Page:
Image source: Prototypes

“The Junkers Ju 322 Mammut (Mammoth) was a heavy transport military glider, resembling a giant flying wing, proposed for use by the Luftwaffe in World War II.”

Image sources: Wikimedia Commons/LuftArchiv

“The Focke-Wulf Ta 400 was a large six-engined bomber design developed in Nazi Germany in 1943 […] Designed as a bomber and long-range reconnaissance plane by Kurt Tank […] one of the most striking features was the six BMW 801D radial engines, to which two Jumo 004 jet engines were later added.”

Image source: kitchener.lord

“The Junkers Ju 390 was a German aircraft intended to be used as a heavy transport, maritime patrol aircraft, and long-range bomber, a long-range derivative of the Ju 290.”

Image sources: Panzer DB/kitchener.lord

“The Messerschmitt Me 323 Gigant (“Giant”) was a German military transport aircraft of World War II. It was a powered variant of the Me 321 military glider and was the largest land-based transport aircraft of the war. A total of 213 are recorded as having been made, a few being converted from the Me 321.”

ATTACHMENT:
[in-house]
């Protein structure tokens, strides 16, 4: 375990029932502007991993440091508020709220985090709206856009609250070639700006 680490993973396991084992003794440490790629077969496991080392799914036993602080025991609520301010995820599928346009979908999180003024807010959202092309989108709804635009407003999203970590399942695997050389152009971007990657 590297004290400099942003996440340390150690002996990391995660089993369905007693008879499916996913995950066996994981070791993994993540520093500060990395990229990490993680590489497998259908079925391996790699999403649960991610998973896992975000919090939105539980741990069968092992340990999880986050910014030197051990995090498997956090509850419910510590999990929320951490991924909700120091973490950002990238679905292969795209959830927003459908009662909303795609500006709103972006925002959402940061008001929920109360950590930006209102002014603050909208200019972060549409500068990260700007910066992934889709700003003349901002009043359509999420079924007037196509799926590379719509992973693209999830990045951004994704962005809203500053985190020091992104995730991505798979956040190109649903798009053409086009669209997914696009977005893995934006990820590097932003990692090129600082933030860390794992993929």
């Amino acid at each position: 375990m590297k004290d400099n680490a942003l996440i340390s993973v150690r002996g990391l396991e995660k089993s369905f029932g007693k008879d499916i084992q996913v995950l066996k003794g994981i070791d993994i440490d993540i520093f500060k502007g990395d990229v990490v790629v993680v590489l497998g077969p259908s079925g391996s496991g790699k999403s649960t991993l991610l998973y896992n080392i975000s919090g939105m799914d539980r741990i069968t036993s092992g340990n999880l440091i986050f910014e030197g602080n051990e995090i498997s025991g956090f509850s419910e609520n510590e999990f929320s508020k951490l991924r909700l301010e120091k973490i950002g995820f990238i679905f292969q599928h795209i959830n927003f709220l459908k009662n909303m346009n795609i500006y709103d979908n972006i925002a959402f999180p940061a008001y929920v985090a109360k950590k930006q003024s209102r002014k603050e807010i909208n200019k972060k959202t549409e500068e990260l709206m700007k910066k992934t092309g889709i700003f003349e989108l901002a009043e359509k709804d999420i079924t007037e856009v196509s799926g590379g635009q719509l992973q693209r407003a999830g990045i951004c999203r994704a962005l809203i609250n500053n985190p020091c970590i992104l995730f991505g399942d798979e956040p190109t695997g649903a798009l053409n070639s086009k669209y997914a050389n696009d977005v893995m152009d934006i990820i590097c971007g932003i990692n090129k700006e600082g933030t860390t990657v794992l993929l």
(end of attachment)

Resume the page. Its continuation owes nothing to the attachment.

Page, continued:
Image source: San Diego Air & Space Museum

“The Heinkel He 162 Volksjäger (German, “People’s Fighter”), made primarily of wood as metals were in very short supply and prioritised for other aircraft, the He 162 was nevertheless the fastest of the first generation of Axis and Allied jets.”

Image source: San Diego Air & Space Museum

“The Heinkel He 176 was a German rocket-powered aircraft. It was the world’s first aircraft to be propelled solely by a liquid-fuelled rocket, making its first powered flight on 20 June 1939 with Erich Warsitz at the controls.”

Image source: San Diego Air & Space Museum

“The Heinkel He 178 was the world’s first aircraft to fly under turbojet power, and the first practical jet aircraft.”

Image source: San Diego Air & Space Museum

“The Heinkel He 280 was the first turbojet-powered fighter aircraft in the world. It was inspired by Ernst Heinkel’s emphasis on research into high-speed flight and built on the company’s experience with the He 178 jet prototype. A combination of technical and political factors led to it being passed over in favour of the Messerschmitt Me 262.[citation needed] Only nine were built and none reached operational status.”